Saving EU trade policy

These are tough times for the European Union’s trade policy. Public sentiment has never been more hostile to the idea of free trade than it is now. An area previously of interest only to specialists of technical issues like tariff schedules, quotas, customs rates and trade balances is now the subject of impassioned street protest and furious rhetoric over the perceived risks of such deals for consumer rights and more. Free trade is now so contentious that nervous ministers are ready to block even the most modest of EU agreements.

This past year has already seen many setbacks for trade.

In April, Dutch voters rejected the EU’s trade pact with Ukraine in a referendum that reflected a surging mood against the establishment. The British referendum on EU membership in June was a vote to leave arguably the most successful customs union ever. The Transatlantic Trade and Investment Partnership (TTIP), vaunted for creating the world’s largest free-trade zone, is now in almost suspended animation. And that’s not to mention the current World Trade Organization talks, the so-called Doha Round launched in 2001, which have been effectively stalled for a decade.

So when EU trade ministers met in Bratislava on September 23, they had a daunting challenge as they attempted to breathe new life into their policies and ongoing negotiations.

The signs were ominous, even in the days before the meeting. Germany’s vice-chancellor and SPD leader Sigmar Gabriel said the TTIP negotiations had failed, while Austria and France proposed ending the current TTIP round, and starting fresh talks under a new name. On top of that, there were new concerns about an equivalent trade deal with Canada, the Comprehensive Economic and Trade Agreement (CETA), which was agreed two years ago, but still has to be ratified by up to 38 national and federal parliaments. Nearly 10,000 protestors marched in Brussels on the eve of the Bratislava meeting, demanding the EU completely halt its trans-Atlantic talks with the United States and Canada.

But the mood in Bratislava was upbeat.

EU Trade Commissioner Malmstrom said there was “unanimous agreement” about moving forward with CETA. Germany, once again, was the key: the Bundestag endorsed CETA the day before the ministers met, after Sigmar Gabriel threw his weight behind it, in contrast to his earlier dismissal of TTIP. Gabriel’s intervention was gratefully received by EU officials, who were concerned that he would be swayed by the hundreds of thousands of Germans who had taken part in protests against TTIP the weekend before.

The ministers now hope to formally adopt the CETA at a special trade council in Brussels on October 18, and have it signed by all member states at the EU-Canada summit at the end of the month.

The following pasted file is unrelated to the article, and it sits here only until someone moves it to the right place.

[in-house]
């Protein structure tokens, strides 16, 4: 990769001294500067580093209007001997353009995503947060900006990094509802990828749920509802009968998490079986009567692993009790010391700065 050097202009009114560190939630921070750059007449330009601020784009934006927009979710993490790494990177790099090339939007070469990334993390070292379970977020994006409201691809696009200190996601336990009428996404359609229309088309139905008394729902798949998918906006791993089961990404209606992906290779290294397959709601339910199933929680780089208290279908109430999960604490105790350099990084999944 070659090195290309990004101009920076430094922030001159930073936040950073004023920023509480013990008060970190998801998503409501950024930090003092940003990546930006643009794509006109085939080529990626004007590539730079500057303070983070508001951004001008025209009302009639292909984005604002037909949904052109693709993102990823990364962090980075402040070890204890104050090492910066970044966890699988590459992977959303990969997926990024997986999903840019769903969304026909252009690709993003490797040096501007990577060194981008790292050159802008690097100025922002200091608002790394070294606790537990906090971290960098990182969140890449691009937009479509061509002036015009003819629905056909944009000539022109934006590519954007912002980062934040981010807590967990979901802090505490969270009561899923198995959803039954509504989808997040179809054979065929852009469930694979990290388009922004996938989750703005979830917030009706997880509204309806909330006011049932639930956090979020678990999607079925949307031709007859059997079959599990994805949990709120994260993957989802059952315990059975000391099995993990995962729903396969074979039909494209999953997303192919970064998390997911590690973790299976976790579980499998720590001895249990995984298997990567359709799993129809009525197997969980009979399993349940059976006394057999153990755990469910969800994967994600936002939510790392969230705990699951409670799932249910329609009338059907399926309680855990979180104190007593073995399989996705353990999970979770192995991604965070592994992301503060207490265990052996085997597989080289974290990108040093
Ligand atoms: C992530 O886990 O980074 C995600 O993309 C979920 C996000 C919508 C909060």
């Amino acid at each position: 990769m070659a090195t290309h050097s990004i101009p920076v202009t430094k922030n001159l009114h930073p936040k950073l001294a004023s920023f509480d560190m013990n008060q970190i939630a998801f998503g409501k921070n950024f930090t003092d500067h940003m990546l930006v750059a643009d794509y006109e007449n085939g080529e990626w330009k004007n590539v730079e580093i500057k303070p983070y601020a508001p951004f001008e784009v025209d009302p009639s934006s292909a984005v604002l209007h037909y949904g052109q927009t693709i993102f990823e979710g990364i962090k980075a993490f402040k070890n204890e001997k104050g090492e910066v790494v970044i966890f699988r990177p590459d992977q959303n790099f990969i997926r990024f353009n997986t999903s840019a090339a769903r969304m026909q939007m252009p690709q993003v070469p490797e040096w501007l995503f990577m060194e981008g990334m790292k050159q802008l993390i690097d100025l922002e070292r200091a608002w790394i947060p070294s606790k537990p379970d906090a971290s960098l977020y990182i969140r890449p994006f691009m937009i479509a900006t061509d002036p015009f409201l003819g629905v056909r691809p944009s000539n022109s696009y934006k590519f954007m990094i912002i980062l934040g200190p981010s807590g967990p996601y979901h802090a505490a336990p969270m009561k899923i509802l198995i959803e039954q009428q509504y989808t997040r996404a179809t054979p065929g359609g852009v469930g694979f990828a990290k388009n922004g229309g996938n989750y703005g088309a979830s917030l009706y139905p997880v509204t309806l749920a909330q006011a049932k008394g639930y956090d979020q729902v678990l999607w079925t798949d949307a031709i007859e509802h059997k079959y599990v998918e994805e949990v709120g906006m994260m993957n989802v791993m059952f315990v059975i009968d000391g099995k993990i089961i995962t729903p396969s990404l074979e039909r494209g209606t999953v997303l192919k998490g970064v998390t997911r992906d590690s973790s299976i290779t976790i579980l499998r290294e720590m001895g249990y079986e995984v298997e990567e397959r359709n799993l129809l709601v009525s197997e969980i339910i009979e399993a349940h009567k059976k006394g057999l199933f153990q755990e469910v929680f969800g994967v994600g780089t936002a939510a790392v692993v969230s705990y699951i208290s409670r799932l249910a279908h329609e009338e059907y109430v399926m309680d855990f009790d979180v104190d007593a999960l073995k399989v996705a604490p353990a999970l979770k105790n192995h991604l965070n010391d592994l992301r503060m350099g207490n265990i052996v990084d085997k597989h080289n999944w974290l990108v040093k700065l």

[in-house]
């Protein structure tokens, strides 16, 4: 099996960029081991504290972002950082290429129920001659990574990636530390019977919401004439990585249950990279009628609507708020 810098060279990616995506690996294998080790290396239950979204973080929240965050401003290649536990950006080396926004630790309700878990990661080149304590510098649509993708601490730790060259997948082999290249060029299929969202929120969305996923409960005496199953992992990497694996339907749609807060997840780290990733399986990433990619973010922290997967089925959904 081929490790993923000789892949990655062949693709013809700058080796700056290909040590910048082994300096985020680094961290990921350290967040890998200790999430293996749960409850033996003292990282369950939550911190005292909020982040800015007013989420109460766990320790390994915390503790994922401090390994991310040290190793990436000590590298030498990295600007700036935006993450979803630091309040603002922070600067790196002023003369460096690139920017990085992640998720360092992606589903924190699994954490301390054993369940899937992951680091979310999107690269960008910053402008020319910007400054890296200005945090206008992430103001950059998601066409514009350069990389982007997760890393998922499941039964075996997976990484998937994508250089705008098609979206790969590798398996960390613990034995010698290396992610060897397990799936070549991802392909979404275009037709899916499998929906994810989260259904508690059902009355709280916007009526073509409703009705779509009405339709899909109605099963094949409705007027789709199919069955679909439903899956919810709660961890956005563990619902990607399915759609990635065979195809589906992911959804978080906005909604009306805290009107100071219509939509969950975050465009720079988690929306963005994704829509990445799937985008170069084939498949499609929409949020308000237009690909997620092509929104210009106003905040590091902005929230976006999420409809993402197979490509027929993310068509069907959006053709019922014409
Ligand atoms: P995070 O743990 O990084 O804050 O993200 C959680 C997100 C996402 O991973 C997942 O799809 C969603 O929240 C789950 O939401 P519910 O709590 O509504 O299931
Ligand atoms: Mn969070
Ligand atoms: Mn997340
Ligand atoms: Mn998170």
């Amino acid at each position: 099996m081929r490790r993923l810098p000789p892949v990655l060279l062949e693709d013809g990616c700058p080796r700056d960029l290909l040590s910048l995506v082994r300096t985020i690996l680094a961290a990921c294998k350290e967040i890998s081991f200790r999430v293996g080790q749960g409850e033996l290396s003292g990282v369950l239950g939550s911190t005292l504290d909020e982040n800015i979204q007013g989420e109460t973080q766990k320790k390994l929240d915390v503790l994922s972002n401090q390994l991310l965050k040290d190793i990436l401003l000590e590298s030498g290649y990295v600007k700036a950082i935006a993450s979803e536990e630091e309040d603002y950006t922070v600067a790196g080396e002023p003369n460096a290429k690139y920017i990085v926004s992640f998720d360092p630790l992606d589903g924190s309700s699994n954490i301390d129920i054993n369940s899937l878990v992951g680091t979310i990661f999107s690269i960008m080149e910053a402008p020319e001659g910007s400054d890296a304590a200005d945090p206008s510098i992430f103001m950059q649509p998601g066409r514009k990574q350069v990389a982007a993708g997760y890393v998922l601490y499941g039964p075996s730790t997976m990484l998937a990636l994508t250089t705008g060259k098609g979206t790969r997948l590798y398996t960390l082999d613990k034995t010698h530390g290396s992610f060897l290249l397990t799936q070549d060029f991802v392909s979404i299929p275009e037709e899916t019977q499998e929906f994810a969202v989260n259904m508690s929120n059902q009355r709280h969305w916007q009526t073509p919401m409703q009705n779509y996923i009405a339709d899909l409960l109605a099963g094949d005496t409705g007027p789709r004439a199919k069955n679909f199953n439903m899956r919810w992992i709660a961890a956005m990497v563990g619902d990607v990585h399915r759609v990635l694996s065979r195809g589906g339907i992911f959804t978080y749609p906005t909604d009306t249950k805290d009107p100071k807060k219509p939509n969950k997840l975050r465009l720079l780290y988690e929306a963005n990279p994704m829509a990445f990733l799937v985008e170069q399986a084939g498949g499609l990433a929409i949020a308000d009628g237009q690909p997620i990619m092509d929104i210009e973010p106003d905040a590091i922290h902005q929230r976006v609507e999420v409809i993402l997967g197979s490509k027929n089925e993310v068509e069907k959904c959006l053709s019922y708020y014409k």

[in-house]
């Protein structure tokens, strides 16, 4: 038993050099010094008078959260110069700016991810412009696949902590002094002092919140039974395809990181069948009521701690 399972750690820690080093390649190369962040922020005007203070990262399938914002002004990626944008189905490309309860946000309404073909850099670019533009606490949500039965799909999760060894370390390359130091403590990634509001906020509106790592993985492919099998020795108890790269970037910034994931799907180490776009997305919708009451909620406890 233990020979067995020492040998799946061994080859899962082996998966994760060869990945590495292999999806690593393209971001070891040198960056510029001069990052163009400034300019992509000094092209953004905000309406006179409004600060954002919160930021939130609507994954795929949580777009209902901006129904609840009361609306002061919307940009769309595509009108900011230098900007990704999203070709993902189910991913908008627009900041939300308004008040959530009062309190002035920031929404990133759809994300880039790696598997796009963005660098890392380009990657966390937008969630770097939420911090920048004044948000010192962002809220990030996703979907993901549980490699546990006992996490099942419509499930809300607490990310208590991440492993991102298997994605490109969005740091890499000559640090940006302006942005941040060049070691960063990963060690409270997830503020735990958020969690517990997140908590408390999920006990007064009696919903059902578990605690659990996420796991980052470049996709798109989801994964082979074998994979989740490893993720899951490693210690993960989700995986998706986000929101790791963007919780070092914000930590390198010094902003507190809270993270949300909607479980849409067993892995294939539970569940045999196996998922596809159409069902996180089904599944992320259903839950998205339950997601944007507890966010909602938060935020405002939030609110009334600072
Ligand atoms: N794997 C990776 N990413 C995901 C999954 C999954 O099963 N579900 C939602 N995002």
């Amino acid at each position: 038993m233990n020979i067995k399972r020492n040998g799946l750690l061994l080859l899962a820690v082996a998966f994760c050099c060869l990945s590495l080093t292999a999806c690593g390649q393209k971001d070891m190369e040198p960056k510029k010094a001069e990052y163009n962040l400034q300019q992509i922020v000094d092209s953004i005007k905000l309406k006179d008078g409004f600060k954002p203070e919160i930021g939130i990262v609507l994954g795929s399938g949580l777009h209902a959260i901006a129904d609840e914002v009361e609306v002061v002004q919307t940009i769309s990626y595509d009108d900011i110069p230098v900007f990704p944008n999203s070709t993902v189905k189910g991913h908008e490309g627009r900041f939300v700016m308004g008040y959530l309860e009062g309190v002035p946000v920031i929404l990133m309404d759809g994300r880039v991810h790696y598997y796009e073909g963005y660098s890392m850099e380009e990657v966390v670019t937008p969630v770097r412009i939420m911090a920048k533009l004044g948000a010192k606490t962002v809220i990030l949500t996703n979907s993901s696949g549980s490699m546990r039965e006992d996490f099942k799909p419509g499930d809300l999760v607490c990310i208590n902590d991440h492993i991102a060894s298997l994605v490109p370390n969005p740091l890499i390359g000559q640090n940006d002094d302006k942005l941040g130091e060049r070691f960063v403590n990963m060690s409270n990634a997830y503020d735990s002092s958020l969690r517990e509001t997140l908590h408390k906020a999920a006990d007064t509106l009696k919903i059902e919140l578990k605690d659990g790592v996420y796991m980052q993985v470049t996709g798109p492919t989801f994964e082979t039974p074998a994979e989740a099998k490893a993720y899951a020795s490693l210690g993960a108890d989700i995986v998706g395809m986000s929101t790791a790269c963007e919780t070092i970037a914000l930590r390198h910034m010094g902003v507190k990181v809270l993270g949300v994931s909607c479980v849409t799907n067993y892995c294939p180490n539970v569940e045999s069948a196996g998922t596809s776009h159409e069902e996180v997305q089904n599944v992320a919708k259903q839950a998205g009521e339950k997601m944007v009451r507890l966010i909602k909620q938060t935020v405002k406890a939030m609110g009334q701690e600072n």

As for TTIP, the ministers agreed to press on, despite the obvious obstacles. While they agreed that there is almost no chance of a deal before US President Barack Obama leaves office, leaving TTIP’s fate in the hands of the next administration, they still felt it was better not to prematurely pull the plug. With trade playing an important role in the current US election campaign, negative signals from Europe could play into the hands of protectionists on the other side of the Atlantic.

As a bonus, the ministers in Bratislava agreed to overhaul their trade defences against China, which is the most frequent target of anti-dumping duties on its exports of steel and other goods. The move will allow the EU to recognize China as a market economy and lower the risk of a trade war between the two.

The Bratislava meeting showed that EU trade policy was still viable, at least for the moment. But the longer term challenge for the EU will be to engage with its own citizens about the benefits of free and fair trade. Economic growth in the EU is still sluggish, and trade deals could offer a much-welcomed boost.

Activists say these deals are threats to democracy: TTIP is portrayed by its critics as a diabolical plot to scrap rules protecting consumers, social rights, health, the environment and data protection. The protests tie in broader anti-globalization sentiment across the West, and the surge in anti-establishment votes, like the UK’s referendum to leave the EU. Just as the Brexit vote showed that governments need to make a better case for the EU, they also have to make a better case for trade.

Words Dennis Abbott, David Harley & Leo Cendrowicz (Burson-Marsteller Brussels)

Photos CC/Flickr Mehr-demokratie

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